Villagers With Pitchforks

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Tuesday, July 20, 2004

How I Missed the Moonwalk

Thirty-five years ago today:

In the entire city of Pittsburgh, there was no bigger space enthusiast than me.

Eight years old, a voracious reader, I could quote chapter and verse on the entire Apollo Project, the astronauts, mission control, the mission to the moon - even the benefits that we would see from the space program.

While most of the advanced engineering was a little hazy - what was this 'specific impulse' stuff anyway? - I knew the basics of how We Were Going To The Moon.

So here it was: July 20, 1969. The Day.

They were up there on the moon, I was in my living room surrounded by press clippings, PR, technical specs, models - you name it; if it was about Apollo 11, I was reviewing it.

And in the plans for getting off the moon, I found it. The Fatal Flaw.

The Lunar Module only had one engine. One small engine to get my heroes off the moon. If that engine failed, the astronauts would be Marooned Forever.

Marooned Forever. Pretty scary, for an eight-year-old.

But surely they tested the engine. I mean, I knew about the early unmanned Apollo missions, the expensive full-scale tests of the Saturn V and the spacecraft. Surely they tested everything.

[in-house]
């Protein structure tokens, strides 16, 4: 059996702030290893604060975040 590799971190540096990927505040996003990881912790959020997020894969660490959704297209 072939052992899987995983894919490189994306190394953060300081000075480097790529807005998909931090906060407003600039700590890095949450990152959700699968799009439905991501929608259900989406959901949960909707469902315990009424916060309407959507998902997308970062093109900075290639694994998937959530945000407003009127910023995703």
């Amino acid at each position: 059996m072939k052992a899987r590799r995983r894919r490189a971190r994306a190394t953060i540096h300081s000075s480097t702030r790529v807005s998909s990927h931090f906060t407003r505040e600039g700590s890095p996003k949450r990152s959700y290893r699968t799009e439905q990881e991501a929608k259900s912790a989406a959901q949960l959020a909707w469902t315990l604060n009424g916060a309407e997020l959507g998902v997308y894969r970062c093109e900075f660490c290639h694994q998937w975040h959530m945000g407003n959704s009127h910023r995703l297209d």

Marooned Forever. I dug through all my Apollo materials.

Making sure.

I couldn't find anything about the ascent engine. But it worked on Apollo 10. Their ascent engine worked. Surely it'd be okay.

Marooned Forever. It kept echoing through my head, all day and into the evening.

So there they were, my heroes, on the moon. On the Moon! And all I could worry about was them getting off the moon. It would be years before I learned about hypergolic fuels and high-pressure nitrogen. When I did, I marvelled at the sheer elegant simplicity of the Lunar Module's engines.

Marooned Forever. No TV from the surface yet. There was Walter Cronkite, even then the God of the News. Amazed and reassuring. The mission was going perfectly. The astronauts were too keyed up to sleep, so they'd be walking on the moon sooner than they planned. They'd sleep later, but they were getting ready now.

Marooned Forever.

Marooned Forever. The enormity of it frightened this eight-year-old.

Marooned Forever. I couldn't bear it any more. I said a prayer for the astronauts and went to bed. I was too afraid for them.

So I missed the moon walk.

Me, the biggest, youngest space supporter in Pittsburgh.


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